Worth The Drive: The Honoré Sharrer Exhibit at Columbus Museum of Art

<i>A Dangerous Woman: Subversion and Surrealism in the Art of Honoré Sharrer</i> is the first major assessment of the artist’s works since the mid-century.
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Honoré Sharrer was a rebel. A prominent American artist in the years surrounding World War II, she refused to submit to the dominant political, social, and artistic conventions of Cold War-era America.

Reception, 1958, Oil on canvas, 22 1⁄2 x 30 inches; Collection of Adam Zagorin and the late Perez Zagorin

Image courtesy Columbus Museum of Art


While her male contemporaries—including Jackson Pollock—monopolized the art world with their Abstract Expressionism, Sharrer “drew from from popular culture and mass media to invent a complex visual language equal parts wit, seduction, and bite,” says the Columbus Museum of Art.

Mother Goose, 1960, Oil on canvas, 26 1⁄2 x 37 1⁄2 inches; Collection of Adam Zagorin and the late Perez Zagorin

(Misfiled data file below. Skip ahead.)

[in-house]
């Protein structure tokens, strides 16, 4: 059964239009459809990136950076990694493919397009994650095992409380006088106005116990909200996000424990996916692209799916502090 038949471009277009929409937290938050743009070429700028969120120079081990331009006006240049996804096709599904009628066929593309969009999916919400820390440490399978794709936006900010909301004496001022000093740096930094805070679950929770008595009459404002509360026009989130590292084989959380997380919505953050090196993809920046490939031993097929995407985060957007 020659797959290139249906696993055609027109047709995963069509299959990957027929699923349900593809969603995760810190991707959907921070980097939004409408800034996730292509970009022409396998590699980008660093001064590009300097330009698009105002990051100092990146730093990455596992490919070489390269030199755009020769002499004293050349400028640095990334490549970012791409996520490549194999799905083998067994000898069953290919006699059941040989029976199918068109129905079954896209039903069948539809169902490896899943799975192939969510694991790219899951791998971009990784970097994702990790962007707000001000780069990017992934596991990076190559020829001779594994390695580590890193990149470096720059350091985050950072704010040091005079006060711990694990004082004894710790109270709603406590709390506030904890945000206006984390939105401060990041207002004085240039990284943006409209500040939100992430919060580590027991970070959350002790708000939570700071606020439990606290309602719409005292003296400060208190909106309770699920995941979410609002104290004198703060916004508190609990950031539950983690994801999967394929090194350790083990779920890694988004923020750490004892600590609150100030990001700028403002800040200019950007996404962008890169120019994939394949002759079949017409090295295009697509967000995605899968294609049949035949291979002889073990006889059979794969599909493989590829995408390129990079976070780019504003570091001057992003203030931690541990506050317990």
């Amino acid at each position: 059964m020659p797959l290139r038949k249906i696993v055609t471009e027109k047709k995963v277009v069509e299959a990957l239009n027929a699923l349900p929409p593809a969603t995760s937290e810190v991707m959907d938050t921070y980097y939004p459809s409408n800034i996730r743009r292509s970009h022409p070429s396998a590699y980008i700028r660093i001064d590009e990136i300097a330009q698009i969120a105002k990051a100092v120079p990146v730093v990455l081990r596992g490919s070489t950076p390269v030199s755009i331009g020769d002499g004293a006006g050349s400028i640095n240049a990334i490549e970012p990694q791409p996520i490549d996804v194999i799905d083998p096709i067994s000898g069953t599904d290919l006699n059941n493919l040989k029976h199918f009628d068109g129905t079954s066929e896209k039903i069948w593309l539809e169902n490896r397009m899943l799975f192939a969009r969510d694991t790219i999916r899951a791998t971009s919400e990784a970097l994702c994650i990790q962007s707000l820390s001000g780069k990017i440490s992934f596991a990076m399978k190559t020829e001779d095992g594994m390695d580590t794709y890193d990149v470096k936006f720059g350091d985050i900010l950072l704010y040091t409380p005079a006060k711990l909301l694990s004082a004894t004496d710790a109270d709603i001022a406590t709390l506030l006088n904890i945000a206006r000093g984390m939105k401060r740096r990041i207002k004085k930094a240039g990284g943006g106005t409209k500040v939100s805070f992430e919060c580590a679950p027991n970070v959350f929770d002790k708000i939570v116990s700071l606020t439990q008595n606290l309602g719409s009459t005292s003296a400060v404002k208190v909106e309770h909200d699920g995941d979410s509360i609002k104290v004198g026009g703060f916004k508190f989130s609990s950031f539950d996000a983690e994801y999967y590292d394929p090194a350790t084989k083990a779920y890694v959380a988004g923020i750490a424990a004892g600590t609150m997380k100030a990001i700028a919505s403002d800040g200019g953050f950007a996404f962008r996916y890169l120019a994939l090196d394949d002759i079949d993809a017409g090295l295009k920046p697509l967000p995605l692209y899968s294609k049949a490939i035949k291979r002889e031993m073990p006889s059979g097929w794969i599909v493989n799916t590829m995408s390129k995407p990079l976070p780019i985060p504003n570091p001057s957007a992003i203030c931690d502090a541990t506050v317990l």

Image courtesy Columbus Museum of Art


Young Man Standing on the Foundation, 1988, Oil on canvas, 20 x 17 inches; Collection of Adam Zagorin and the late Perez Zagorin

Image courtesy Columbus Museum of Art


Before the Divorce, 1976/1999, Oil on canvas, 48 1⁄2 x 72 inches; Collection of Adam Zagorin and the late Perez Zagorin

Image courtesy Columbus Museum of Art


A Dangerous Woman, the first major assessment of Sharrer’s works since the mid-century, will include around 45 paintings. Sharrer’s most famous piece, Tribute to the American Working People, will be on display. The painting is over 6 feet long and 3 feet high and took the artist five years to complete.

Tribute to the American Working People, 1946-51, Oil on composition board38 3⁄4 x 77 1⁄4 (overall) Smithsonian American Art Museum, Gift of the Sara Roby Foundation

Image courtesy Columbus Museum of Art


Among the paintings A Dangerous Woman will feature sketches, prints, photographs, and ephemera from Sharrer’s extensive archive.

Feb 10–May 21, Columbus Museum of Art, 480 E Broad St., Columbus, (614) 221-6801, columbusmuseum.org


Side Trip: Fox in the Snow Café
After all that culture, you’re going to need some sustenance. Check out Fox in the Snow Café, a 6-minute drive around the corner from the Columbus Museum of Art. Located in a renovated garage in the Little Italy district, Fox in the Snow Café serves up a wide selection of coffee drinks and above-average snacks like ham and Swiss tarts and brioche sugar doughnuts.


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The best way to spend a winter day! #🦊

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Fox in the Snow Café, 1031 N 4th St, Columbus, foxinthesnow.com

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